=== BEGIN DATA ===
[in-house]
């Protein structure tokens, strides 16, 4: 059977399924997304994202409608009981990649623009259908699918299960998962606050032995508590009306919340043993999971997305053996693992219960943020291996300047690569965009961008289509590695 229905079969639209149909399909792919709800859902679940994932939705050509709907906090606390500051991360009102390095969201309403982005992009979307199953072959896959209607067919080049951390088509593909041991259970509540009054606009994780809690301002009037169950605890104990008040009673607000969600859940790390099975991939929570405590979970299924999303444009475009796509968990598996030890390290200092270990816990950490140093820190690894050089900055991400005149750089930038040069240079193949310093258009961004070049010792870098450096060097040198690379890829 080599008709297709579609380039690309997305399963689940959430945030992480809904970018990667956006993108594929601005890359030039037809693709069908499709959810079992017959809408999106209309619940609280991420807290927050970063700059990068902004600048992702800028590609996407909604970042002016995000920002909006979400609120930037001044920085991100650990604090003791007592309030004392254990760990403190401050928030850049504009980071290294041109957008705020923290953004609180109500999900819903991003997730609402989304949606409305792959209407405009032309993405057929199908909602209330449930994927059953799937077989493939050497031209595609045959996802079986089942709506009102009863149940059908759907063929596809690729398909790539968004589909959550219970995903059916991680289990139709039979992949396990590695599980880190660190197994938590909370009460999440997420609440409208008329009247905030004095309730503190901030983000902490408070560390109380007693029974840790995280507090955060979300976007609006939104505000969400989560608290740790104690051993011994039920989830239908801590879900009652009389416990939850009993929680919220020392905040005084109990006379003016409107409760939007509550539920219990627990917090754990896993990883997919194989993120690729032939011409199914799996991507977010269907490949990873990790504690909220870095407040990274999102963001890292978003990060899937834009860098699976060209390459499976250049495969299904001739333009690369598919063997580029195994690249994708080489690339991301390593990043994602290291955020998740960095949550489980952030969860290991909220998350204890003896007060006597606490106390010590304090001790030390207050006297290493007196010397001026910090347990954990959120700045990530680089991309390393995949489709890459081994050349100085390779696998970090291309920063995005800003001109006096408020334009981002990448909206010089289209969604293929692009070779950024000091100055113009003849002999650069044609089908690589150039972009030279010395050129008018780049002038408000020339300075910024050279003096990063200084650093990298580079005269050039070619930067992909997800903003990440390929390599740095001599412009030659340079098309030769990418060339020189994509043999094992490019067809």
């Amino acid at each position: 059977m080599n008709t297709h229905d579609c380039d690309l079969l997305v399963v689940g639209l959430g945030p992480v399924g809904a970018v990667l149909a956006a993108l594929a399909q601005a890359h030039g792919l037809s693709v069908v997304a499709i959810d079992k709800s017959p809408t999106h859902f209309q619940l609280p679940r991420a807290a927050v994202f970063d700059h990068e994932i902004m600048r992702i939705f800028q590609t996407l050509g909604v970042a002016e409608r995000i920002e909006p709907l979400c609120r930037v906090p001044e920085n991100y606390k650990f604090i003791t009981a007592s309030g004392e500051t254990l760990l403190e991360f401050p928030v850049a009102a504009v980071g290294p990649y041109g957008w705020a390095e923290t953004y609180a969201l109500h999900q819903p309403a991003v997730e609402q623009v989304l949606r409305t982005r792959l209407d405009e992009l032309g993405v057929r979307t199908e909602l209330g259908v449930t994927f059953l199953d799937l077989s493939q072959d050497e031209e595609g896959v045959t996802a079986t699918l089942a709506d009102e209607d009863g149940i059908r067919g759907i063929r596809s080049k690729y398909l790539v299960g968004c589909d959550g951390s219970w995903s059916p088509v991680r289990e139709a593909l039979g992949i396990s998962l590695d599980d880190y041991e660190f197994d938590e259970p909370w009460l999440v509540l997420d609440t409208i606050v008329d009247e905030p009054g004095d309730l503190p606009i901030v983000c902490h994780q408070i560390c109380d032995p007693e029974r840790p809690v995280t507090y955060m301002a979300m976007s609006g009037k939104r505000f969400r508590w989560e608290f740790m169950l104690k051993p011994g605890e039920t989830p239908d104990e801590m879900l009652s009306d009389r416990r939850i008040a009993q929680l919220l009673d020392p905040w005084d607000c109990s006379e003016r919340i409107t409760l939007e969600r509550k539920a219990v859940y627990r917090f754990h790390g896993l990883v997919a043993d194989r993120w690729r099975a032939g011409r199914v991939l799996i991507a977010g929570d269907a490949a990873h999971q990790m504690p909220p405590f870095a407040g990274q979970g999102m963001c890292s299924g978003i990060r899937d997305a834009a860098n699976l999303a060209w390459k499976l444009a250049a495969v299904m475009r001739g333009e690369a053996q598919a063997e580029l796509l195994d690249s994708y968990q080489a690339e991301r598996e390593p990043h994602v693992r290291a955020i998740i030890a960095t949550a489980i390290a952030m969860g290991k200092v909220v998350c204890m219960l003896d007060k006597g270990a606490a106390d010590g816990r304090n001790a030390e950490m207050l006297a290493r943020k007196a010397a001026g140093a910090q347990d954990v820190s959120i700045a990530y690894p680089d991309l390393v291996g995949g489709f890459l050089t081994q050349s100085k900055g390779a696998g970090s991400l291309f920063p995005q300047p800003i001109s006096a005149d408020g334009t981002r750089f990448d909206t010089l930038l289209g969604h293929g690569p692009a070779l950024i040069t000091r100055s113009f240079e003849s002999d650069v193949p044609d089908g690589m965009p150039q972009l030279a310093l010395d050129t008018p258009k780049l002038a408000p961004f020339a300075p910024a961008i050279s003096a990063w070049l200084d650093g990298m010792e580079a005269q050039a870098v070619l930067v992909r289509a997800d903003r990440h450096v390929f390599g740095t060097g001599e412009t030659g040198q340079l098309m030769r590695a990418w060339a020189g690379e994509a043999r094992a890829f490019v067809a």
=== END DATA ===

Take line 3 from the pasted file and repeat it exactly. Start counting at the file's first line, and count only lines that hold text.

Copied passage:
């Amino acid at each position: 059977m080599n008709t297709h229905d579609c380039d690309l079969l997305v399963v689940g639209l959430g945030p992480v399924g809904a970018v990667l149909a956006a993108l594929a399909q601005a890359h030039g792919l037809s693709v069908v997304a499709i959810d079992k709800s017959p809408t999106h859902f209309q619940l609280p679940r991420a807290a927050v994202f970063d700059h990068e994932i902004m600048r992702i939705f800028q590609t996407l050509g909604v970042a002016e409608r995000i920002e909006p709907l979400c609120r930037v906090p001044e920085n991100y606390k650990f604090i003791t009981a007592s309030g004392e500051t254990l760990l403190e991360f401050p928030v850049a009102a504009v980071g290294p990649y041109g957008w705020a390095e923290t953004y609180a969201l109500h999900q819903p309403a991003v997730e609402q623009v989304l949606r409305t982005r792959l209407d405009e992009l032309g993405v057929r979307t199908e909602l209330g259908v449930t994927f059953l199953d799937l077989s493939q072959d050497e031209e595609g896959v045959t996802a079986t699918l089942a709506d009102e209607d009863g149940i059908r067919g759907i063929r596809s080049k690729y398909l790539v299960g968004c589909d959550g951390s219970w995903s059916p088509v991680r289990e139709a593909l039979g992949i396990s998962l590695d599980d880190y041991e660190f197994d938590e259970p909370w009460l999440v509540l997420d609440t409208i606050v008329d009247e905030p009054g004095d309730l503190p606009i901030v983000c902490h994780q408070i560390c109380d032995p007693e029974r840790p809690v995280t507090y955060m301002a979300m976007s609006g009037k939104r505000f969400r508590w989560e608290f740790m169950l104690k051993p011994g605890e039920t989830p239908d104990e801590m879900l009652s009306d009389r416990r939850i008040a009993q929680l919220l009673d020392p905040w005084d607000c109990s006379e003016r919340i409107t409760l939007e969600r509550k539920a219990v859940y627990r917090f754990h790390g896993l990883v997919a043993d194989r993120w690729r099975a032939g011409r199914v991939l799996i991507a977010g929570d269907a490949a990873h999971q990790m504690p909220p405590f870095a407040g990274q979970g999102m963001c890292s299924g978003i990060r899937d997305a834009a860098n699976l999303a060209w390459k499976l444009a250049a495969v299904m475009r001739g333009e690369a053996q598919a063997e580029l796509l195994d690249s994708y968990q080489a690339e991301r598996e390593p990043h994602v693992r290291a955020i998740i030890a960095t949550a489980i390290a952030m969860g290991k200092v909220v998350c204890m219960l003896d007060k006597g270990a606490a106390d010590g816990r304090n001790a030390e950490m207050l006297a290493r943020k007196a010397a001026g140093a910090q347990d954990v820190s959120i700045a990530y690894p680089d991309l390393v291996g995949g489709f890459l050089t081994q050349s100085k900055g390779a696998g970090s991400l291309f920063p995005q300047p800003i001109s006096a005149d408020g334009t981002r750089f990448d909206t010089l930038l289209g969604h293929g690569p692009a070779l950024i040069t000091r100055s113009f240079e003849s002999d650069v193949p044609d089908g690589m965009p150039q972009l030279a310093l010395d050129t008018p258009k780049l002038a408000p961004f020339a300075p910024a961008i050279s003096a990063w070049l200084d650093g990298m010792e580079a005269q050039a870098v070619l930067v992909r289509a997800d903003r990440h450096v390929f390599g740095t060097g001599e412009t030659g040198q340079l098309m030769r590695a990418w060339a020189g690379e994509a043999r094992a890829f490019v067809a």